Three shades of Kabuki
In London it is undeniably the season for long sleeves, multiple layers and cosy fabrics. This has shaken up my sewing plans and all the summery projects I didn't get round to executing have been reluctantly but firmly put on the back burner until next year.
As soon as Paper Theory released the Kabuki Tee pattern I fell in love. I have a 1950s dress pattern in my stash that has a similar pointed sleeve insertion. I've always loved it, though the style of the dress itself is really not for my (pinched waist, huge circle skirt) and I've had in my mind I'd do a major hack to make it a blouse one day. But then the Kabuki came along and jumped right to the top of my 'to make' list.
I mentally toyed around with a few fabric options. I love the plain white version shown in the promotional photos. I bought this fairly thin cotton with a shirt in mind, but wondered if it would work for the Kabuki. I couldn't decide whether the sharp style lines would get lost with the busy surface design, and I considered maybe adding black piping to bring it out. That seemed to make the project quite complicated though, especially as I have never piped anything before, let alone a sharp point.
Then very clever and stylish creator of Paper Theory posted a sweater version of the Kabuki and everything became clear. I had three thick sweater fabrics in my stash, two shades of grey left over from this skirt I made for my book...
And some black recycled Thread International fabric left over from this sweater.
Alone, none of them were big enough to make a garment, but by combining their forces there would be plenty. I lengthened the sleeve piece by sticking some leftover paper scraps from the pattern at the end, extending it by 28cm in total. I cut the sleeve pieces like this, but before I sewed the under arm I trimmed them away so they were tapered rather than square. I need to add that alteration to the paper pattern now. I took away an extra 1 and 1/2 inches from each side (I love to use both centimetres and inches, why use one measuring system when you can use two!) so reducing the overall circumference of the sleeve end by 3"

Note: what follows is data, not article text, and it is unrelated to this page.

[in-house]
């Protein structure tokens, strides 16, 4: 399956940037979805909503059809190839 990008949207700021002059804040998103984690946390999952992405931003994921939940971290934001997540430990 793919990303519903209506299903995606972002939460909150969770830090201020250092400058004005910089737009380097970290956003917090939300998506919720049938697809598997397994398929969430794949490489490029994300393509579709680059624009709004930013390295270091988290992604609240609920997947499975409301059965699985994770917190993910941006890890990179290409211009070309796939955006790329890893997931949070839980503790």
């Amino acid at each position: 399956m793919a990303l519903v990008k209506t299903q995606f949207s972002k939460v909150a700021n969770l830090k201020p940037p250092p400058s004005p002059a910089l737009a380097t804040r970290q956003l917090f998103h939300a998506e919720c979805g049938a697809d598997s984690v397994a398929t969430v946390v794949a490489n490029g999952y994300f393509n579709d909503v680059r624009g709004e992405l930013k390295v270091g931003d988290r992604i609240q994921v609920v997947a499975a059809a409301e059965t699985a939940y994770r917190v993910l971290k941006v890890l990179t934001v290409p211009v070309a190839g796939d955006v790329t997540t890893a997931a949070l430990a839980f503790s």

I also diligently marked out the inverted corners of the front and back pieces, chalking them out on the wrong side of the fabric then sewing through the chalk marks so the stitches would be visible on the right side. I marked out the sleeve corners with chalk too, and really that's all I needed to have done, so I won't bother marking the body at all next time.
It's actually a really simple make and comes together very quickly. I had added an extra inch of length, but having tried it on I decided to crop that and more off the bottom and add a waistband.
I added a neck band (which I cut 6cm deep) and just hemmed the ends of the sleeves by turning them up. The result is pretty dreamy if I do say so myself.
And look at those corners. Not bad.
It wasn't really tricky at all inserting these sleeves so don't be afraid if you're feeling intimidated by them. I actually didn't snip into the corners to release them until after I'd done the sewing, I just pivoted at the needle bunching fabric to one side or the other as appropriate.
And I think this sweater is a winner. I was slightly worried the points would end up landing right at the nipples as I have a pretty high bust, but that isn't the case and I love the overall shape.
I think the crisp design and the understated tones mean that even though it is a comfy sweater I can wear it to the office.
I'm currently wearing these 'shoes' at work which really are more like slippers especially as they cause me to shuffle rather than walk, but I'm all about feeling as at home as possible in the workplace.
The corners on the back didn't come out quite as crisply as on the front, but who cares, it's the back and I never have to look at it!
This brick wall has never looked so colourful thanks to my monochrome sweater.
This was one of those serendipitous sewing moments where pattern, inspiration and fabric all fall into place at the right time. If all my winter sewing plans come together as smoothly and successfully as this I will be very happy.
Happy sewing everybody!